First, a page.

Designing for social impact: The D-Rev story

Many companies target the world’s emerging middle-class consumers. Fewer mirror nonprofit D-Rev, which aims to improve the health and lives of people living on less than $4 a day.

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For hundreds of millions of people in the developing world, the kind of medical care that is often taken for granted in developed nations is simply unaffordable. In 2007, nonprofit D-Rev (or “Design Revolution”) was founded with the objective of designing and delivering medical products to people living on less than $4 a day. In this interview, D-Rev chief executive officer Krista Donaldson tells McKinsey’s Rik Kirkland about the company’s evolution, products, and ambitions. An edited transcript of Donaldson’s remarks follows.

Interview transcript

Social need, market opportunity

D-Rev is short for Design Revolution. We design products that serve customers who live on less than $4 a day. And they either improve health or they increase income. We are really looking for where there’s high social need but where there’s also market opportunity.

We’re structured as a nonprofit, but most of our purchasers actually don’t know that a nonprofit is behind the product. We design products that are often for customers who are seen as nontraditional, because while a lot of companies talk about serving emerging markets, what they really mean is that they’re serving higher-income people in emerging markets.

We’re really interested in people who live on less than $4 a day. So lower-, middle-income, and really low-income people. One of our products is phototherapy. And phototherapy is just blue light to treat severely jaundiced babies. And a typical device in the United States, for example, would cost $3,500. We’ve designed one that performs on par with or better for about $400.

What we did with Brilliance, the phototherapy device, is we licensed it to the biggest maker of neonatal equipment in India, Phoenix Medical Systems. But as products have started to scale, one of the things we realized is once the product leaves Phoenix we don’t necessarily have control over their price point.

We saw, for example, that a distributor in the Philippines sold a device that should be somewhere around $700—by the time that $500 device1 gets through tariffs and taxes—being sold for $2,300, $2,400. It’s really encouraged us to dig in and help with distributor selection. And this is something we didn’t know we would be doing early with D-Rev.

Scale and training

The other product we have that’s scaling is called the ReMotion knee. It’s a prosthetic knee for above-knee amputees. That project started when the Jaipur Foot organization, in India, approached a Stanford biomechanical class and wanted a better knee—that’s affordable, that they can use with their target population.

So the students designed a knee, and once the class was over there was really nowhere for them to go. Long story short, we absorbed them. And since then, we’ve looked at how to design a very good, high-performance knee that meets an $80 price point.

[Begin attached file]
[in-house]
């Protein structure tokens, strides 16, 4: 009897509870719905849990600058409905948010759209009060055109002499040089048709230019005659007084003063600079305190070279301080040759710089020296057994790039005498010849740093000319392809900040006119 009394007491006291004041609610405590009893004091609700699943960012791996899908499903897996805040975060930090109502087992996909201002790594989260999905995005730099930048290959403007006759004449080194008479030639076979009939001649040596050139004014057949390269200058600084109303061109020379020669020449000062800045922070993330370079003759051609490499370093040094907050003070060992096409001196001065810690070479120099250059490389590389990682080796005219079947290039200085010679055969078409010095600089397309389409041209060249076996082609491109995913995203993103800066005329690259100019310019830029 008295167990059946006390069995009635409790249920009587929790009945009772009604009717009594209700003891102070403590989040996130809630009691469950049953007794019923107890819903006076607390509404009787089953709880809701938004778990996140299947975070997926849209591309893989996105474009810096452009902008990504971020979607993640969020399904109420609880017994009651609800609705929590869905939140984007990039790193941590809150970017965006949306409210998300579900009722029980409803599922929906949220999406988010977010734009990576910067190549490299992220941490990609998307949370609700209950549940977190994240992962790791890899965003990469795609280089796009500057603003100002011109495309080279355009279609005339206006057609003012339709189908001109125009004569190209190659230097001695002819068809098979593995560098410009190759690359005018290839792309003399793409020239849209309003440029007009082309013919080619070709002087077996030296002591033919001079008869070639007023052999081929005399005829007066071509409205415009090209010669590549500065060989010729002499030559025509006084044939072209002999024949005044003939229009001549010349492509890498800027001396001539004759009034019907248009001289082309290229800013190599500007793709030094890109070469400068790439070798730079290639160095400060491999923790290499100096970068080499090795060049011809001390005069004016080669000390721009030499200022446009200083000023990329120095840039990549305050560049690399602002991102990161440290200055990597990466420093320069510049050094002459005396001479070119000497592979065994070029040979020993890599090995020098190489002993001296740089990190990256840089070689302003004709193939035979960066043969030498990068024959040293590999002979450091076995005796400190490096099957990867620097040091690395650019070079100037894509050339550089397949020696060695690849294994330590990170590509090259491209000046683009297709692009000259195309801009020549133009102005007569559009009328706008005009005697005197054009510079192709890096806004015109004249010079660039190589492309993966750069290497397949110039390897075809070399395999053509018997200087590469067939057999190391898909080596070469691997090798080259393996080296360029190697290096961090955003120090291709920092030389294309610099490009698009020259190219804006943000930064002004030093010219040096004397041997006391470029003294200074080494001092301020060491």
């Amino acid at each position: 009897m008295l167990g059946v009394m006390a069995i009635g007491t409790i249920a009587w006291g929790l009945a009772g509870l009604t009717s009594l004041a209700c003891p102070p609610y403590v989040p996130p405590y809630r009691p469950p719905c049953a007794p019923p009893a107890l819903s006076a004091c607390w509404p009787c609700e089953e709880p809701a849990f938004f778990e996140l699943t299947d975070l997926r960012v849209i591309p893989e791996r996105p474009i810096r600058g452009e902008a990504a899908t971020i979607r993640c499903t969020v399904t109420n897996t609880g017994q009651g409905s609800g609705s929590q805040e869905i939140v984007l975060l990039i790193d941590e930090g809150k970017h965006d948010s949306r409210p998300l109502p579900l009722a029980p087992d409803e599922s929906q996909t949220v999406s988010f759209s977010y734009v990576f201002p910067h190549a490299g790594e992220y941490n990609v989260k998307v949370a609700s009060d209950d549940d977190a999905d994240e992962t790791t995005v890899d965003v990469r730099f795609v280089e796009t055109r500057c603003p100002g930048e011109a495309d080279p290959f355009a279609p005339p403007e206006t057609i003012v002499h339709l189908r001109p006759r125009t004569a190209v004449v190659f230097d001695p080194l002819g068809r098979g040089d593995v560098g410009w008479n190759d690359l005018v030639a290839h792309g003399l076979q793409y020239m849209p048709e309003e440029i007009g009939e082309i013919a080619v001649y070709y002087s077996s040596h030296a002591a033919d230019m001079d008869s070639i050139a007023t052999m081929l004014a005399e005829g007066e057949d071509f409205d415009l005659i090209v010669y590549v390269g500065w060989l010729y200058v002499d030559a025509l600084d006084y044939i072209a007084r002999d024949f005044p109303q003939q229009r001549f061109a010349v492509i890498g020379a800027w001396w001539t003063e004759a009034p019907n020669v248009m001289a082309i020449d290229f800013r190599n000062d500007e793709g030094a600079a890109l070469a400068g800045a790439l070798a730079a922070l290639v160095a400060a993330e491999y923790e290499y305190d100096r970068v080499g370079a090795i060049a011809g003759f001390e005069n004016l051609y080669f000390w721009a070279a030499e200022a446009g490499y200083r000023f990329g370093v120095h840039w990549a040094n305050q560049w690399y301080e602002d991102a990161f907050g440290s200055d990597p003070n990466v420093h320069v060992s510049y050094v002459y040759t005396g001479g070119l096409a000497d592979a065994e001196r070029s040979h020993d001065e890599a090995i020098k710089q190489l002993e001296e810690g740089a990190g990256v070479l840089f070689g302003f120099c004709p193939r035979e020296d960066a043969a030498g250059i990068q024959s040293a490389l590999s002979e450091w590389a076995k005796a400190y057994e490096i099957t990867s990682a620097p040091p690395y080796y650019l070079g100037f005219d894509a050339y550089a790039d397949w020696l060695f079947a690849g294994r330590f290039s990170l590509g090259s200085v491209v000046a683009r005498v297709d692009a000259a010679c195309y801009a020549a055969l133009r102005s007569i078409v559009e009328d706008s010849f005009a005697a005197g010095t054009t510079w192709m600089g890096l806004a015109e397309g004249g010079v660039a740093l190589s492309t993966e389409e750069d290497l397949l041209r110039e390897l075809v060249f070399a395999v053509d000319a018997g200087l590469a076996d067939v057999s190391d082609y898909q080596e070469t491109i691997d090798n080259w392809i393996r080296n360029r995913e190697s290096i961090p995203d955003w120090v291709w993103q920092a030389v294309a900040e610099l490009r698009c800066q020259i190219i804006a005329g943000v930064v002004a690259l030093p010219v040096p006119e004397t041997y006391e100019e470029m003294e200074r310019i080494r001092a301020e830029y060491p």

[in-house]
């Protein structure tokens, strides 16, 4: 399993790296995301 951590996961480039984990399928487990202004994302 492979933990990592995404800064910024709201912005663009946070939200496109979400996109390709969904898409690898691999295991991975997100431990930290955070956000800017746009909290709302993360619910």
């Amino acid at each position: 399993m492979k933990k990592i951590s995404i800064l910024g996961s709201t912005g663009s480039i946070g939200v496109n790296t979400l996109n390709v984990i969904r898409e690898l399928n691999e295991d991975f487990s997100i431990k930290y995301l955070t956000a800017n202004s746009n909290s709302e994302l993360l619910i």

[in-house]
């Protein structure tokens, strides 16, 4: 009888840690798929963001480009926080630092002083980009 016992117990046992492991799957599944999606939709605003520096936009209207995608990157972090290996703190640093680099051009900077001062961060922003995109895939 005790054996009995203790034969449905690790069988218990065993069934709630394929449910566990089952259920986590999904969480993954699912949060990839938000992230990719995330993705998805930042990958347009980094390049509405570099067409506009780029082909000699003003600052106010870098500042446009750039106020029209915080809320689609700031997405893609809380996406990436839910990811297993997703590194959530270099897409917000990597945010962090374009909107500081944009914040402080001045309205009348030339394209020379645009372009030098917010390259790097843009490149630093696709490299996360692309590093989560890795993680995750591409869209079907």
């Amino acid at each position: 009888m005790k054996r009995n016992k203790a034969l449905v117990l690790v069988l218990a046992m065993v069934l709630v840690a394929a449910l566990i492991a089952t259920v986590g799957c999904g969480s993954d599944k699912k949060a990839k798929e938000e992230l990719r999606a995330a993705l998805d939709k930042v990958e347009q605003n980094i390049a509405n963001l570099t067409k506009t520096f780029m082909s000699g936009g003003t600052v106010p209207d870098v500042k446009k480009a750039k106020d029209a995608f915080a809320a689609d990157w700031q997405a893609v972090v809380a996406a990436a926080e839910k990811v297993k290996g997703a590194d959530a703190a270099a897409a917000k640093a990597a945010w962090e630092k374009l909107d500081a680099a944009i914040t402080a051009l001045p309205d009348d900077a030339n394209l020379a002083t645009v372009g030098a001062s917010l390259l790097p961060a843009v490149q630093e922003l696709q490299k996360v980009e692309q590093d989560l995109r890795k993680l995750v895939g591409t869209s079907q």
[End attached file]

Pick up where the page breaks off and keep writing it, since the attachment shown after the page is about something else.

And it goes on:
A comparable knee is $6,000 or more. How do you develop a high-quality, $80 knee that can really reach any prosthetic clinic in the world? With the knee, we are going to manage the manufacturing distribution. But the market for the knee looks very different than the market for Brilliance. The market for Brilliance is hundreds of hospitals in low-income countries. With the knee, it’s a finite number—300, approximately, clinics in various countries. Some countries have no more than one or two clinics in total.

One of the things that we’ve seen from our understanding of the number of clinics, but also the number of amputees who need knees, is that once we hit about 70,000 amputees served per year, we hit a new hurdle. And that’s the number of skilled prosthetists who can fit the knees. So thinking ahead about that kind of barrier that we’re seeing, we hope to work with prosthetics colleges to help with curriculum development around polycentric knees. The polycentric knee is the type of mechanism we use.

What the future holds

Some of the lessons I’ve learned—not just from D-Rev, but my life before, working in Iraq and working in Kenya—is that when we talk about innovation and disruption, we’re often very focused on the technology. But really, it’s the system that is often causing the disruption.

We focus the innovation on the physical thing. But how can we innovate the distribution channels? How can we improve some of these less sexy aspects of the product life cycle and delivery of the product, perhaps, to really make a dent in some of what we’re seeing as huge social needs?

We leverage a lot of advisors. And we are very small for what we do. But in terms of how we grow, the short answer is we don’t know how quickly we’re going to grow. So we’re going to stay in neonatal equipment. We’re going to stay in mobility for at least the next year or so.

And we’re building up a pipeline of products. D-Rev is doing a lot of new things. As an organization, our model is going through proof of concept. And I think we’re getting close, but we’re not there yet. We’re hoping to see competitors. Because if we see competitors that are truly giving us a run for our money, then to me we’re starting to solve the problem.

About the author(s)

Krista Donaldson is the chief executive officer of D-Rev. This interview was conducted by Rik Kirkland, senior managing editor of McKinsey Publishing, who is based in McKinsey’s New York office.